- Have a sweet tooth. Refined sugar – the main ingredient in many bakery treats that is also present in all kinds of processed foods – provides no Mg. Worse, it forces the body to excrete it through the kidneys.
- Stress about life or from medical recovery. The burdens of daily life or the trauma of recovery from a major medical operation remove Mg from your body. Paradoxically, too little magnesium creates stress and stress lowers magnesium levels. You can see why so many people are low on Mg. The body uses magnesium in stressful conditions (chronic or acute) and needs replenishment. Low levels of this important element have been linked with stress and anxiety.
- Caffeinate regularly. As mentioned before, the kidneys play a major role in processing magnesium in the body by filtering and excreting it, along with other minerals. Caffeine triggers the kidneys to release Mg, further lowering your levels.
- Imbibe in eight or more alcoholic drinks weekly. Alcohol acts as a diuretic and increases the excretion of magnesium via the kidneys. Too much booze slows the digestive system and creates a vitamin D deficiency, both of which can lower Mg levels.
- Supplement calcium without 1:1 magnesium. Calcium taken as a dietary supplement is excellent for bone health but, unfortunately, reduces the body’s ability to absorb and retain magnesium. Fortunately, supplemental magnesium increases how much calcium the body can use. Researchers are still figuring out the optimum ratio between these two nutrients but lean toward one-to-one calcium to magnesium blend.
- Have an irregular heartbeat. Magnesium is vital for proper muscle function. This includes the heart. Low Mg levels can make it hard for the coronary muscle to contract.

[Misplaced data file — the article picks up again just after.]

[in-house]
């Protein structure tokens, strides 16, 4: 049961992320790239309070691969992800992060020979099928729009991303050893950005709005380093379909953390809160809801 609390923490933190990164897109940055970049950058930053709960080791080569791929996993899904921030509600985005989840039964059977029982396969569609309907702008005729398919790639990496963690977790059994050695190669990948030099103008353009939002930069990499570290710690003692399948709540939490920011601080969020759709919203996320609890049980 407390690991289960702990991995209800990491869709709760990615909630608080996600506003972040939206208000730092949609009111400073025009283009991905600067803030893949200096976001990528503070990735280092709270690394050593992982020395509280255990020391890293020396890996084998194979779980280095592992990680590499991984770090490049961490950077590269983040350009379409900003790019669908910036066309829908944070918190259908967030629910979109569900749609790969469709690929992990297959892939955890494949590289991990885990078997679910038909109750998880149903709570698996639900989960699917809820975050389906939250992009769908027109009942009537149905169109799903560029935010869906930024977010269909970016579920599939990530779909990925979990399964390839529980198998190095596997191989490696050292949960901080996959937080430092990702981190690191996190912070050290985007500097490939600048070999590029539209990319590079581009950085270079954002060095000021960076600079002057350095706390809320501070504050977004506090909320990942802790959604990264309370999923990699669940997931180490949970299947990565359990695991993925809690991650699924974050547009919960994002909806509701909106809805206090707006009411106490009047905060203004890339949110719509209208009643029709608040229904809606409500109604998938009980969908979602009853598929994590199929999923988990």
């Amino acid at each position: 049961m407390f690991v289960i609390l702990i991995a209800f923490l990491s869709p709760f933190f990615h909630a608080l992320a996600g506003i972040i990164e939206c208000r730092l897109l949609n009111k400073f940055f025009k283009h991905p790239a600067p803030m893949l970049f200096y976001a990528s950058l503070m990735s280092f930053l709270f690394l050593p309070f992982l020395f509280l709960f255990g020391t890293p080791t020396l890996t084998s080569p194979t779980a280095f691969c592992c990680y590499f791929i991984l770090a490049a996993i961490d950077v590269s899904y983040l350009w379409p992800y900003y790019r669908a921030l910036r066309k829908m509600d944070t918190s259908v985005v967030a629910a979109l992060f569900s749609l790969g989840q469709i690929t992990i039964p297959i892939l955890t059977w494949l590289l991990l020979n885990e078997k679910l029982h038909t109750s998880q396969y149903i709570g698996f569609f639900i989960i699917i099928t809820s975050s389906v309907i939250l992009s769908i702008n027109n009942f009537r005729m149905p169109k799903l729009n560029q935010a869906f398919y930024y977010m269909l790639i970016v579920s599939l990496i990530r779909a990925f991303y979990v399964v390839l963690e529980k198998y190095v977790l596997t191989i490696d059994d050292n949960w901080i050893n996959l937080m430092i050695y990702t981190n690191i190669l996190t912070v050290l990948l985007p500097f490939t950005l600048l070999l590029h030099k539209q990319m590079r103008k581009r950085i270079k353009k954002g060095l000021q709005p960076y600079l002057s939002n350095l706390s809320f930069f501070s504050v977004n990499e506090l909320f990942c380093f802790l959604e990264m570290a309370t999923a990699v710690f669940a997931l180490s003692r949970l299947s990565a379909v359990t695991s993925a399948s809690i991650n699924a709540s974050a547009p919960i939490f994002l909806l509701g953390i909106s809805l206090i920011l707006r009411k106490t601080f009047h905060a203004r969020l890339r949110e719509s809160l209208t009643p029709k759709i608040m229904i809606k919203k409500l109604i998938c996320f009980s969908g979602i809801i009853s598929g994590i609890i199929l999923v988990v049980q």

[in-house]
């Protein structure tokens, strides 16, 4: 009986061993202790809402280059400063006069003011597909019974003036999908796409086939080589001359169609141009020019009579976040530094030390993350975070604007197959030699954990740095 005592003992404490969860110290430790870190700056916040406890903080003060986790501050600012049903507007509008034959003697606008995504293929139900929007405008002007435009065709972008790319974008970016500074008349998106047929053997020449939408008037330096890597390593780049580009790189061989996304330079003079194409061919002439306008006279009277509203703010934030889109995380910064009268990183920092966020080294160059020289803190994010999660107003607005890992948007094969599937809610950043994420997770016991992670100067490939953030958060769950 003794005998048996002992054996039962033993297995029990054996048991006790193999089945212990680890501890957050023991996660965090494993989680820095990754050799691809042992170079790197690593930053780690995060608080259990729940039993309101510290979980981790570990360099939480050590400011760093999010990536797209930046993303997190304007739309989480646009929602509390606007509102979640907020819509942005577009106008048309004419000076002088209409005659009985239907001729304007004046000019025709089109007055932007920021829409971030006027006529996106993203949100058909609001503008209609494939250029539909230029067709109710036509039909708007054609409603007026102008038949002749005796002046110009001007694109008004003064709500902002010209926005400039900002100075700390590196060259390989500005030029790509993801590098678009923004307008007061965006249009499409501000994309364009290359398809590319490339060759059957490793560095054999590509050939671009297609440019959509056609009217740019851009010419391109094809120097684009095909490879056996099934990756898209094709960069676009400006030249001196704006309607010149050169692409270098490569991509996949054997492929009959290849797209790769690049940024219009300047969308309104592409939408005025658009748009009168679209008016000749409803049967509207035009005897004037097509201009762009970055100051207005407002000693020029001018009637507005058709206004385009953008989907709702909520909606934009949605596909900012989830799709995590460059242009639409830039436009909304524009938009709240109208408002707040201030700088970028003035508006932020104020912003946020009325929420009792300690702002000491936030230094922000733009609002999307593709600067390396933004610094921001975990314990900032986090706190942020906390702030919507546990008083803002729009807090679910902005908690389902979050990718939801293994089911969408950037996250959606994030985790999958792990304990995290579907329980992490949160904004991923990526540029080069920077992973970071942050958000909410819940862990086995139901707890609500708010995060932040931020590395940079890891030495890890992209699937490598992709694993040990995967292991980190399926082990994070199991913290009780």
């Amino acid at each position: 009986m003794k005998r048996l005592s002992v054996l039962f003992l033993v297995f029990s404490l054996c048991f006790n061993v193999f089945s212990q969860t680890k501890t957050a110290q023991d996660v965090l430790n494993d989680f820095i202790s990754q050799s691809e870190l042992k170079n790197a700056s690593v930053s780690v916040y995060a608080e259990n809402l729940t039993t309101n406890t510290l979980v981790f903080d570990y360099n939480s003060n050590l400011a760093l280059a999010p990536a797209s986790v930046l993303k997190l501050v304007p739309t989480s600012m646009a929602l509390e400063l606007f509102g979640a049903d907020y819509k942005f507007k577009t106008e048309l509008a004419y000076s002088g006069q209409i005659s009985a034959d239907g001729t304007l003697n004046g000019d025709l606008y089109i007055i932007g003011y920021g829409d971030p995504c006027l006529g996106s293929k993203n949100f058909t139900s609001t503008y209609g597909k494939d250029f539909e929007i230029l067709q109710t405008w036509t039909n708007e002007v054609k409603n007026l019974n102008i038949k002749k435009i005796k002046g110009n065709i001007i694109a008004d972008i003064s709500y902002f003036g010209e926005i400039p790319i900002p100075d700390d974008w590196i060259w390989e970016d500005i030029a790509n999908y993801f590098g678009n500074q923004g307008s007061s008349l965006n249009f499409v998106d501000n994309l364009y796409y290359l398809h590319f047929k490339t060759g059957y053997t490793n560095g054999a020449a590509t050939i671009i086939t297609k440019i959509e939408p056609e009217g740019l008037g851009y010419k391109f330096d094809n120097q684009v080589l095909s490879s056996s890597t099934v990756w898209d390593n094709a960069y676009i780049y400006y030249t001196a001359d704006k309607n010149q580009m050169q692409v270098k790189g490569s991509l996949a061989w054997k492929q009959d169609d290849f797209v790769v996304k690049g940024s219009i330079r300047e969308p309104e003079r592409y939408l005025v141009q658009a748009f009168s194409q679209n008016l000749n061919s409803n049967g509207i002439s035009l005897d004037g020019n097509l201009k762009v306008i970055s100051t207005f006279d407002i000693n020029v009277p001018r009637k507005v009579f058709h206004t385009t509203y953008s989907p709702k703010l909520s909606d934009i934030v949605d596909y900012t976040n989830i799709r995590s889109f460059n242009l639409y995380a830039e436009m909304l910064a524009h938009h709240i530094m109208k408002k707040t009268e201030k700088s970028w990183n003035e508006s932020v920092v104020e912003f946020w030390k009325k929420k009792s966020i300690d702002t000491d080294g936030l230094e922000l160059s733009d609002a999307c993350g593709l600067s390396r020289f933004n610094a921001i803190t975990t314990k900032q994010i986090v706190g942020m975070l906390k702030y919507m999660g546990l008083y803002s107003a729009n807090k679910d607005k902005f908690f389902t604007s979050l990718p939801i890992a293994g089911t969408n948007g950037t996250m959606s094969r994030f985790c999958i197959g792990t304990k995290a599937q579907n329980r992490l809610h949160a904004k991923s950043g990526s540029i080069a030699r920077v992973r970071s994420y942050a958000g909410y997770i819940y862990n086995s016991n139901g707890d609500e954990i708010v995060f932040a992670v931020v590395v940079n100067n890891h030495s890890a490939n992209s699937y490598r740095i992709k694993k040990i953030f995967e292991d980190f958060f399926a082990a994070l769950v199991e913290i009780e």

- Suffer from constipation. Low magnesium levels cause the intestines to contract which constricts waste materials, backing up the plumbing. The benefits of Mg for proper elimination is two-fold: first, it helps to relax the bowel muscles; second, it uses osmosis to pull water into the bowel tissues which “slickens the slide” for easy passage.
- Have high blood pressure. You partake of a well-balanced, nutritious diet and you exercise regularly, but you still have high blood pressure. This might indicate a magnesium deficiency. Mg dilates and relaxes blood vessels so not having enough does the opposite. Constricted blood vessels drive up the blood pressure.
Medicinally, magnesium compounds are used in common laxatives and antacids to relax the digestive tract. Perhaps you’ve experienced the pleasure of spooning down some Phillips’ Milk of Magnesia® in the past?
Likewise, formulas to reduce heartburn and a stomach upset by acid indigestion, like the antacid product Extra-strength Rolaids®, are high in magnesium (note that Tums contains none).
Magnesium also stabilizes abnormal nerve excitation or blood vessel spasm in medical conditions such as eclampsia (seizures during pregnancy).
Whether from food or supplements, do yourself a favor and stock up on some good sources of magnesium. Boost those all-important Mg levels and feel better fast!